We’ve always been three. The three boys, the three brothers, the three sons of Harry and Ann.
When our mother died in 1967, we were the three brothers, the three sons of Harry.
When our father died in 1998, we were just the three brothers.
And now we are two.
Jay, my oldest brother, died Wednesday morning after a long and painful battle with multiple myeloma. He was more than a man, a doctor, a father, husband, grandfather and brother; he was a force of nature. Although his death was a long time coming, I am still, I confess, surprised. You see, for the longest time, Jay had no intention of dying. He was used to winning. Throughout his life, he drove himself mercilessly in order to be the best at whatever he did. He was first cute and then handsome, and he chose to skip the awkward adolescent stage that most of us had to endure. He was a star athlete (state javelin champ), a star student, a star dental-then-oral-surgery-then medical student, and a star doctor of emergency medicine. His star did indeed shine bright, and everyone who met him had the option to bathe in that light or be blinded by it. No one was indifferent to Jay.
Jay was also, when he wanted to be, a bad boy. He was a skilled puppet-master and prankster who, when the opportunity arose, found great pleasure in stirring things up and watching what happened, all while appearing an innocent bystander. Particularly as a young man, he reveled in getting away with as much as he could.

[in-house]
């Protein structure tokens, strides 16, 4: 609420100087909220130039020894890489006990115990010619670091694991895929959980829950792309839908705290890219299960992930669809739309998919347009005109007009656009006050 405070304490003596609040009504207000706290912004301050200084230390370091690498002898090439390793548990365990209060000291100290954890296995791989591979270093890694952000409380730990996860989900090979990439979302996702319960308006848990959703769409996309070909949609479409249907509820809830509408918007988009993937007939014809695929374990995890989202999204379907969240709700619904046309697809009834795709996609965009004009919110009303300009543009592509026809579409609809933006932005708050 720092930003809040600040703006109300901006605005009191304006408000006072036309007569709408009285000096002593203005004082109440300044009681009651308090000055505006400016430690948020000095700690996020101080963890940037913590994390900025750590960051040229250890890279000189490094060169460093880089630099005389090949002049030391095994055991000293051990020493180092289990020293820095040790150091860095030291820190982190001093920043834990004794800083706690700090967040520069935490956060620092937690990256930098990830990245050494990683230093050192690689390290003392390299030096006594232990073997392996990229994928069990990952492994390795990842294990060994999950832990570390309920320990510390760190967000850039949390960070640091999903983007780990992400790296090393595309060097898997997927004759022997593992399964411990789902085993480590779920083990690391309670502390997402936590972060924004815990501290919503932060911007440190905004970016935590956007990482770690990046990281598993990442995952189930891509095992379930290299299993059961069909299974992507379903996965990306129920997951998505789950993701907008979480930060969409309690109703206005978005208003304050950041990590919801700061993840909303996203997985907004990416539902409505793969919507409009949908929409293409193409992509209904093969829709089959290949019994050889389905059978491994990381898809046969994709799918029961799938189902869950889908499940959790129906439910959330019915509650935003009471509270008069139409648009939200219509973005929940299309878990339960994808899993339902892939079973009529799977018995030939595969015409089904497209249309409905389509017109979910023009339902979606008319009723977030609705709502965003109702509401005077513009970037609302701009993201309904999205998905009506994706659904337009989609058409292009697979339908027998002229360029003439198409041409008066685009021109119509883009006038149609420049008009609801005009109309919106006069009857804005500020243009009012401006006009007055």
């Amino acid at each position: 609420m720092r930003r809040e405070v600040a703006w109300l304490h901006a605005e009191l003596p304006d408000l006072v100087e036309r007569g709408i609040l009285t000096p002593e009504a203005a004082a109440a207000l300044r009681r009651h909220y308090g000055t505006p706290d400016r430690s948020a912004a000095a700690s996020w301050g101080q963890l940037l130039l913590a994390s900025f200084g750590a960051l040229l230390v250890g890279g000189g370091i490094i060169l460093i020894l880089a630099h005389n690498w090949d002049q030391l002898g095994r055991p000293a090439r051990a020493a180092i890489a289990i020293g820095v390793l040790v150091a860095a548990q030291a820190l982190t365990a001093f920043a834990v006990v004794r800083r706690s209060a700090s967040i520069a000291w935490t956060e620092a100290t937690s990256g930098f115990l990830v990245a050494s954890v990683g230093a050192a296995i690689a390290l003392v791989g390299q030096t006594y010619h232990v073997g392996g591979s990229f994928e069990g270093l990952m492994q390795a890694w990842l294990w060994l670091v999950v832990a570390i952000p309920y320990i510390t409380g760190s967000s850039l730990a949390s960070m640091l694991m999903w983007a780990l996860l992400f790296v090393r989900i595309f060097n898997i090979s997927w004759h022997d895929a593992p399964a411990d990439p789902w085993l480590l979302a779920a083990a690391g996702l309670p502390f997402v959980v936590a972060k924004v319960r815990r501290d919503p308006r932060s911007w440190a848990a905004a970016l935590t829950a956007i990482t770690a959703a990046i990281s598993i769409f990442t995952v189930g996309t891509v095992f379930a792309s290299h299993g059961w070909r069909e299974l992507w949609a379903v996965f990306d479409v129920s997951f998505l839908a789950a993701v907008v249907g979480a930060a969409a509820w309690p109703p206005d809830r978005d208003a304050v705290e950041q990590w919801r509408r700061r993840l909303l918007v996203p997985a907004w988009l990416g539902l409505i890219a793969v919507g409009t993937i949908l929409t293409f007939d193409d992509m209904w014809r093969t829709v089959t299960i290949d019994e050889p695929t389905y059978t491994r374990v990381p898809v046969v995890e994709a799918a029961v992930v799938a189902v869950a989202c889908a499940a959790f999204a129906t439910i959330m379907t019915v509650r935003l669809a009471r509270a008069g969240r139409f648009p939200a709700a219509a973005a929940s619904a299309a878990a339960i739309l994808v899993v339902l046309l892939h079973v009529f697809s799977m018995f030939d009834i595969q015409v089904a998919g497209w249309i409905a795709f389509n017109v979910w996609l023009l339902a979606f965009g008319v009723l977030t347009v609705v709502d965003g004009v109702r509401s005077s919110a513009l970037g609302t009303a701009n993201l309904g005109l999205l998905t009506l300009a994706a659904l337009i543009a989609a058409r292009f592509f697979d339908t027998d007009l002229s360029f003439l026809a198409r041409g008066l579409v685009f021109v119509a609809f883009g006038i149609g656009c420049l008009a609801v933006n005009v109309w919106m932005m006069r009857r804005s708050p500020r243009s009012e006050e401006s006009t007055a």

Jay was the alpha of alphas. He was a proud father and grandfather who, with his wife, was parenting his third generation. To those of us in his orbit, he was extremely loving, involved, generous, and helpful but could, at times, be brutal. No behavior under his watch escaped comment if inconsistent with what Jay deemed the best way to behave. With his extraordinary intelligence and intuition, he was usually right; and he often didn’t understand why people didn’t always respond gratefully to his clear-headed advice and attempts at modification.
After all, he was Jay.
Watching Jay decline from a robust, handsome, powerful and sexy man to a frail, skeletal old man was painful, as is often the case with cancer patients. While many people spend their final months coming to terms with death and attempting to connect with their inner selves, Jay refused; to do so would be to admit defeat. He prolonged his own suffering, yet he never complained. As a doctor, he understood exactly what the lab tests and images were showing, but he kept hoping, even demanding, any and every intervention which might keep him in this world a bit longer. More than once, he canceled his hospice care in a valiant attempt to stay alive, and I was worried that, rather than dying peacefully in his sleep, he would, in yet another moment of crisis, suffer the pain, stress and fear of an EMT’s desperate attempts to revive him.
I shouldn’t have worried. Jay knew what he was doing. He took the time he needed to prepare himself and others, made sure we all had time to rush over one more time to say goodbye, and, while his wife was driving their grandchild to school, took his final breath and died. At home. In his bed. His way.
After all, he was Jay.